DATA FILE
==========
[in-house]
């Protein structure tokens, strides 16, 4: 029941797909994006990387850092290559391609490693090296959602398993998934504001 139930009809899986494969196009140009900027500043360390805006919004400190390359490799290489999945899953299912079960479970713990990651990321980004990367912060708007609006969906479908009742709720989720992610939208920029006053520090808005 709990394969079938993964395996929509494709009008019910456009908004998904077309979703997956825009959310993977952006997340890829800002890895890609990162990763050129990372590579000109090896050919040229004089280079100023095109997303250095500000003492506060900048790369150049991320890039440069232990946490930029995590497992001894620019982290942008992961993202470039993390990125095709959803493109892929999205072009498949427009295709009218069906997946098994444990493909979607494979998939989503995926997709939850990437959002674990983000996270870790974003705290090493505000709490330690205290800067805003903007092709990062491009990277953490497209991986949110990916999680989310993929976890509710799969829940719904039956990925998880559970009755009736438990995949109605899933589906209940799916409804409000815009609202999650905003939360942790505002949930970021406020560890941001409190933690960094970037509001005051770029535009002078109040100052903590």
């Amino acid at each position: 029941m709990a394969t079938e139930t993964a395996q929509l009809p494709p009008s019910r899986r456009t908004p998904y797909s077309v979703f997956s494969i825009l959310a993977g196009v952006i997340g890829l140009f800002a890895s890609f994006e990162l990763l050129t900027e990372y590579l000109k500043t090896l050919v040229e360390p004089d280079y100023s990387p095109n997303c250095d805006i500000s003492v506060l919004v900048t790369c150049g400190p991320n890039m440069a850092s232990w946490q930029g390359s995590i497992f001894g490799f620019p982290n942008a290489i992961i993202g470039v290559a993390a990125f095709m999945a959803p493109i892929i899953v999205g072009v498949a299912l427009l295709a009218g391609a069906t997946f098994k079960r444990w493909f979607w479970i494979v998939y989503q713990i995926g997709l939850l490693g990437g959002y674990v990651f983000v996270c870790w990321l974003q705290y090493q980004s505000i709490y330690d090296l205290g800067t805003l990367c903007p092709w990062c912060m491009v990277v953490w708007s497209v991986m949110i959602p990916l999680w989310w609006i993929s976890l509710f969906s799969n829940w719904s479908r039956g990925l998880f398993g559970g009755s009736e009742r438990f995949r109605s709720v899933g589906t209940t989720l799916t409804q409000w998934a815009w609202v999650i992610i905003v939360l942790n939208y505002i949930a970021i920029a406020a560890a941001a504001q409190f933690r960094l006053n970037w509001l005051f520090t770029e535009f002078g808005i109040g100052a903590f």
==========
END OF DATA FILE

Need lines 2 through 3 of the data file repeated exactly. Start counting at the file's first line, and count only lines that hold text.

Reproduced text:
């Protein structure tokens, strides 16, 4: 029941797909994006990387850092290559391609490693090296959602398993998934504001 139930009809899986494969196009140009900027500043360390805006919004400190390359490799290489999945899953299912079960479970713990990651990321980004990367912060708007609006969906479908009742709720989720992610939208920029006053520090808005 709990394969079938993964395996929509494709009008019910456009908004998904077309979703997956825009959310993977952006997340890829800002890895890609990162990763050129990372590579000109090896050919040229004089280079100023095109997303250095500000003492506060900048790369150049991320890039440069232990946490930029995590497992001894620019982290942008992961993202470039993390990125095709959803493109892929999205072009498949427009295709009218069906997946098994444990493909979607494979998939989503995926997709939850990437959002674990983000996270870790974003705290090493505000709490330690205290800067805003903007092709990062491009990277953490497209991986949110990916999680989310993929976890509710799969829940719904039956990925998880559970009755009736438990995949109605899933589906209940799916409804409000815009609202999650905003939360942790505002949930970021406020560890941001409190933690960094970037509001005051770029535009002078109040100052903590």
């Amino acid at each position: 029941m709990a394969t079938e139930t993964a395996q929509l009809p494709p009008s019910r899986r456009t908004p998904y797909s077309v979703f997956s494969i825009l959310a993977g196009v952006i997340g890829l140009f800002a890895s890609f994006e990162l990763l050129t900027e990372y590579l000109k500043t090896l050919v040229e360390p004089d280079y100023s990387p095109n997303c250095d805006i500000s003492v506060l919004v900048t790369c150049g400190p991320n890039m440069a850092s232990w946490q930029g390359s995590i497992f001894g490799f620019p982290n942008a290489i992961i993202g470039v290559a993390a990125f095709m999945a959803p493109i892929i899953v999205g072009v498949a299912l427009l295709a009218g391609a069906t997946f098994k079960r444990w493909f979607w479970i494979v998939y989503q713990i995926g997709l939850l490693g990437g959002y674990v990651f983000v996270c870790w990321l974003q705290y090493q980004s505000i709490y330690d090296l205290g800067t805003l990367c903007p092709w990062c912060m491009v990277v953490w708007s497209v991986m949110i959602p990916l999680w989310w609006i993929s976890l509710f969906s799969n829940w719904s479908r039956g990925l998880f398993g559970g009755s009736e009742r438990f995949r109605s709720v899933g589906t209940t989720l799916t409804q409000w998934a815009w609202v999650i992610i905003v939360l942790n939208y505002i949930a970021i920029a406020a560890a941001a504001q409190f933690r960094l006053n970037w509001l005051f520090t770029e535009f002078g808005i109040g100052a903590f």